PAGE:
“It is a beautiful fiction of the English law that no man pays taxes without his own consent; and, from this assertion, it would naturally be supposed that the tax-gatherers were the very idols of the people, who flocked round them, tendering specie and asking receipts for it. By legal imagery, the people are declared to tax themselves [...].” (p. 25)
“When the common law differs from the statute law, the latter prevails — and a new statute supersede an old one — which is just turning topside-turvy the principle which governs the common law, where the older the custom happens to be the better. Widdicomb and Methuselah are the two best authorities on questions of common law but this is not germane to the subject.” (p. 12-13)
Recently, I have seen several Law students pondering for a while in front of the McGill recycling/ garbage bins trying to figure out where to put their empty coffee cups. These are few simple tips that should help to solve this problem:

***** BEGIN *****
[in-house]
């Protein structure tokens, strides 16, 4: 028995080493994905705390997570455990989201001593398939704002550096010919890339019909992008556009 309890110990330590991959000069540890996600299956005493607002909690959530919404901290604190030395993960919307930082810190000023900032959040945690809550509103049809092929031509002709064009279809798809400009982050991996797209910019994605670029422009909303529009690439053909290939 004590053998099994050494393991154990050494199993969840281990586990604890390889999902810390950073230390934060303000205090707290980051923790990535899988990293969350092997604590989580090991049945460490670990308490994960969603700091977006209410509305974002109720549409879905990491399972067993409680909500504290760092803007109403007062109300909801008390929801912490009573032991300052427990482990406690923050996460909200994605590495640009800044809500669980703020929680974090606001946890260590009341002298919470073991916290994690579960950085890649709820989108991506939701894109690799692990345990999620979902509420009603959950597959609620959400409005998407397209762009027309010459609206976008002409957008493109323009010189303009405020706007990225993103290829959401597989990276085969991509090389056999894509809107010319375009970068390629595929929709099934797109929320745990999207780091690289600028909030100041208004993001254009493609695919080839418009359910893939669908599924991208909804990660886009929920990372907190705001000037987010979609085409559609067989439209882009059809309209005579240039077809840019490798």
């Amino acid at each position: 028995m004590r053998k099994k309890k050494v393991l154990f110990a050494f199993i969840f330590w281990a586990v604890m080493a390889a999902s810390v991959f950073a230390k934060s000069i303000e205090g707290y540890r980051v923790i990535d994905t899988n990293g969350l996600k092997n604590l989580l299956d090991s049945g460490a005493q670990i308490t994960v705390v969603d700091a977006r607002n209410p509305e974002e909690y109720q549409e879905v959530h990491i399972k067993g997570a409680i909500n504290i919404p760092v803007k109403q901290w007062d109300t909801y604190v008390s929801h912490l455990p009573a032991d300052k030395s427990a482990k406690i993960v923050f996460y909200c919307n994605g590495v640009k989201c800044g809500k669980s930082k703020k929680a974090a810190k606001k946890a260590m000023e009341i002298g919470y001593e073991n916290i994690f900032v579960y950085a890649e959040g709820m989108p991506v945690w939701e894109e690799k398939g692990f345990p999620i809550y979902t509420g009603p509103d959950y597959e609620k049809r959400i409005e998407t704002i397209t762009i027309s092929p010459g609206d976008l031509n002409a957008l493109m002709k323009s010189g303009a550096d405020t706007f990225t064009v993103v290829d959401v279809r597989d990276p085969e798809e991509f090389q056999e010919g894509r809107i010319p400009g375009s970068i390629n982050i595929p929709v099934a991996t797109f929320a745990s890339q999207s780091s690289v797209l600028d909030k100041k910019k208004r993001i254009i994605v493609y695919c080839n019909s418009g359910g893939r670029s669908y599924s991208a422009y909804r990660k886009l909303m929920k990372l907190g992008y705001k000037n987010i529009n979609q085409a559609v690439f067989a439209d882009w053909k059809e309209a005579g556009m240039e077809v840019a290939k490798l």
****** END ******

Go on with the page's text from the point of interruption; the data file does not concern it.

- The McGill recycling system has three waste streams, which may differ from the way many of us are used to recycling at home. The three streams need to be properly used in order to keep recycling out of the landfill
- Three partitions of the recycling/ garbage bins that correspond to three streams are left to right:
- Plastic/ metal/ glass (green stream)
- Trash/ landfill
- Paper/cardboard (blue stream)
- Emptied and, if possible, but NOT necessary, rinsed milk cartons, PAPER COFFEE CUPS, and juice cartons go into the plastic/ metal/ glass partition
Apparently, there has been quite a bit of confusion about where the Law students can find the exams from previous years or get a laptop with the secure exam software. To save you some trouble and time, this is a short summary of what we have and what we do not have at the Library:
- The Faculty of Law exams are NOT available through the McGill Library’s E-Exams Catalogue
- The Law Library does NOT have any print copies of the exams from previous years. We used to have them in the olden days when the Law Library was still in the New Chancellor Day Hall